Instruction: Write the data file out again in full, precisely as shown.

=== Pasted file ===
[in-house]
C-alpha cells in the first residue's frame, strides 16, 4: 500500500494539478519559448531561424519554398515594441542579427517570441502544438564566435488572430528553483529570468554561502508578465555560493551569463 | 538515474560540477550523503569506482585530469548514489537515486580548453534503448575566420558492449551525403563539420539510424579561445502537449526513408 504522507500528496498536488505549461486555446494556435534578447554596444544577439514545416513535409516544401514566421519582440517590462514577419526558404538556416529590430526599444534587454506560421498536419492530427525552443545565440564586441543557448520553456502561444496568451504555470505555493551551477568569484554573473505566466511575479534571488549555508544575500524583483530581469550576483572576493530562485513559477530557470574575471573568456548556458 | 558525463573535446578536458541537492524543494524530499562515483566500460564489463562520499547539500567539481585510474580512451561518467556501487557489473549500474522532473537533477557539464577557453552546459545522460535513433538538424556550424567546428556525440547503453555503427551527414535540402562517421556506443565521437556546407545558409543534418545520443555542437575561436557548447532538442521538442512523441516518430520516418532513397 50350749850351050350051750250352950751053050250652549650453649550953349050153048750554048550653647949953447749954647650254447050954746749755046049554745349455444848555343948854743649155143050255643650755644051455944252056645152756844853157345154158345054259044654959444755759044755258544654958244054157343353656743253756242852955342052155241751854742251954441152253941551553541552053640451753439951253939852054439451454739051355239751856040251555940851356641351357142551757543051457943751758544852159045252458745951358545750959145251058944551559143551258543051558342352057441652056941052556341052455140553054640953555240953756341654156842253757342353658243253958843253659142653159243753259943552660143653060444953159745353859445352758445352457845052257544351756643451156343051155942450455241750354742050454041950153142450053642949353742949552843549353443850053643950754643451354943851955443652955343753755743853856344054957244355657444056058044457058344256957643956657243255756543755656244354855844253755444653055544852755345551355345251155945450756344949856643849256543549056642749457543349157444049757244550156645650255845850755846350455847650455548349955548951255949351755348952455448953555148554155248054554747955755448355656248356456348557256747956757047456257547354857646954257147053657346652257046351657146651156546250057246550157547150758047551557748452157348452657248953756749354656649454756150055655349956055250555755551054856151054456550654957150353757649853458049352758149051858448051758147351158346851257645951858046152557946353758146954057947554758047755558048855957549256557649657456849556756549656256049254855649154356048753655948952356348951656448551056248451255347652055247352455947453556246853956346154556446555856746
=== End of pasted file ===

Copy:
[in-house]
C-alpha cells in the first residue's frame, strides 16, 4: 500500500494539478519559448531561424519554398515594441542579427517570441502544438564566435488572430528553483529570468554561502508578465555560493551569463 | 538515474560540477550523503569506482585530469548514489537515486580548453534503448575566420558492449551525403563539420539510424579561445502537449526513408 504522507500528496498536488505549461486555446494556435534578447554596444544577439514545416513535409516544401514566421519582440517590462514577419526558404538556416529590430526599444534587454506560421498536419492530427525552443545565440564586441543557448520553456502561444496568451504555470505555493551551477568569484554573473505566466511575479534571488549555508544575500524583483530581469550576483572576493530562485513559477530557470574575471573568456548556458 | 558525463573535446578536458541537492524543494524530499562515483566500460564489463562520499547539500567539481585510474580512451561518467556501487557489473549500474522532473537533477557539464577557453552546459545522460535513433538538424556550424567546428556525440547503453555503427551527414535540402562517421556506443565521437556546407545558409543534418545520443555542437575561436557548447532538442521538442512523441516518430520516418532513397 50350749850351050350051750250352950751053050250652549650453649550953349050153048750554048550653647949953447749954647650254447050954746749755046049554745349455444848555343948854743649155143050255643650755644051455944252056645152756844853157345154158345054259044654959444755759044755258544654958244054157343353656743253756242852955342052155241751854742251954441152253941551553541552053640451753439951253939852054439451454739051355239751856040251555940851356641351357142551757543051457943751758544852159045252458745951358545750959145251058944551559143551258543051558342352057441652056941052556341052455140553054640953555240953756341654156842253757342353658243253958843253659142653159243753259943552660143653060444953159745353859445352758445352457845052257544351756643451156343051155942450455241750354742050454041950153142450053642949353742949552843549353443850053643950754643451354943851955443652955343753755743853856344054957244355657444056058044457058344256957643956657243255756543755656244354855844253755444653055544852755345551355345251155945450756344949856643849256543549056642749457543349157444049757244550156645650255845850755846350455847650455548349955548951255949351755348952455448953555148554155248054554747955755448355656248356456348557256747956757047456257547354857646954257147053657346652257046351657146651156546250057246550157547150758047551557748452157348452657248953756749354656649454756150055655349956055250555755551054856151054456550654957150353757649853458049352758149051858448051758147351158346851257645951858046152557946353758146954057947554758047755558048855957549256557649657456849556756549656256049254855649154356048753655948952356348951656448551056248451255347652055247352455947453556246853956346154556446555856746